Political Education Programme

International Summer School, UK    2012-2016

International Autumn School, France    2017

International School, France 2019
Second French-speaking international school, to be held at Bergerie de Villarceaux, near Paris. October 7-9 2019

International School 2020
Russian-speaking school.
Venue and dates to be confirmed.

International School, Colombia 2020
Spanish-speaking school.
Venue and dates to be confirmed.

Central to the collective work of the GLI Network has been the development of international schools on the politics of the international trade union movement – held in the UK, France, Eastern Europe, and elsewhere, and now planned in Latin America. GLI Network organisations also support the political education work of the Global Union Federations and numerous national unions.

The overall objective of the programme is to provide open spaces to debate and question what are, and what should be, the politics of the international trade union movement. We face unprecedented attack from the far right, financial markets, corporations and governments, in the context of economic, ecological and political crisis.

There are some causes for optimism: then growth of international industrial organisation, evidence of increasing corporate vulnerability to well-organised and targeted campaigns, and a new generation of activists emerging from unions and movements for democracy and climate justice.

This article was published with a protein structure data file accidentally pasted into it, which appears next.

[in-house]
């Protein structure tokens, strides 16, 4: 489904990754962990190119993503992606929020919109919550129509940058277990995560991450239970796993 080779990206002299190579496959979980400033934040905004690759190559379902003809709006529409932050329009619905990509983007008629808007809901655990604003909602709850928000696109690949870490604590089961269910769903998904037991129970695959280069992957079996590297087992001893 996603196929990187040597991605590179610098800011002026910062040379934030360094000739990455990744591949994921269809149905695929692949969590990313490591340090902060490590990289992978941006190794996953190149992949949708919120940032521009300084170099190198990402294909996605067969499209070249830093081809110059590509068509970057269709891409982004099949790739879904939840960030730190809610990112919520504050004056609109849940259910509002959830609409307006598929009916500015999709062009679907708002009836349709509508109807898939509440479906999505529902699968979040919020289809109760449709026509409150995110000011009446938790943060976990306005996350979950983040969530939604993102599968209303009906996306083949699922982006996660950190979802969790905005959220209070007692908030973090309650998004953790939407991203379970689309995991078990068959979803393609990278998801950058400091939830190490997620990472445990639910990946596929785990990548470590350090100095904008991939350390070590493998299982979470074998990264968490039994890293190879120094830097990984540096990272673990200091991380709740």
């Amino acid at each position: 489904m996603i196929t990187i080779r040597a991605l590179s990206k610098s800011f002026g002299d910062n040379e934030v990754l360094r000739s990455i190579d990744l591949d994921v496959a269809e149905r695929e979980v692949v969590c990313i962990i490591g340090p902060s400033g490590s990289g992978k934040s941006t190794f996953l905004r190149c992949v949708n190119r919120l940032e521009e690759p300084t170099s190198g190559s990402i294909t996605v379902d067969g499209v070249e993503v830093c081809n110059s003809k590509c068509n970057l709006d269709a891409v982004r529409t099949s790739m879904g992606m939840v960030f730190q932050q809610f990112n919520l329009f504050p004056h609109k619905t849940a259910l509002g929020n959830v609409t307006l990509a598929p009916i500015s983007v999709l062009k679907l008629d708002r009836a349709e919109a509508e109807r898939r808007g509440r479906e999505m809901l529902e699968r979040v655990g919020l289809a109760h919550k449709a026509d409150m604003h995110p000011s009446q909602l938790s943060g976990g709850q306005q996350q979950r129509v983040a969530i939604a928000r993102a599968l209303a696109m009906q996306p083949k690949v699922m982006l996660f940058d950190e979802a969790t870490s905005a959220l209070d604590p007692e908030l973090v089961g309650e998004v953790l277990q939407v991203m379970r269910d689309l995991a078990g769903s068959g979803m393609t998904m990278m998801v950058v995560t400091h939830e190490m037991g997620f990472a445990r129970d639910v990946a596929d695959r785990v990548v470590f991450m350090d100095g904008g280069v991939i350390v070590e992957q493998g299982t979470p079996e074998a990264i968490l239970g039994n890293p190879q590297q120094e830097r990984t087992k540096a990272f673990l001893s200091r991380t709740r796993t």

Yet there is a political vacuum. Union members want an international political alternative to neo-liberalism and corporate capitalism, but little emerges beyond rhetoric. Many of the formal institutions of the international labour movement have retreated into a bland, lowest common denominator of politics, shy of even basic principles of social democracy, let alone any mention of democratic socialism. But this is precisely the time when radical political solutions – and a new sense of political direction for the international trade union movement – are needed.

The GLI Network Political Education Programme is a modest contribution towards this, financially and politically supported by a wide range of international trade union federations, national unions, and labour movement support organisations.

The programme has already had a major impact on the young activists who participate – much more aware of the global political environment and the international labour movement, and hugely benefiting from a unique space for political debate and reflection.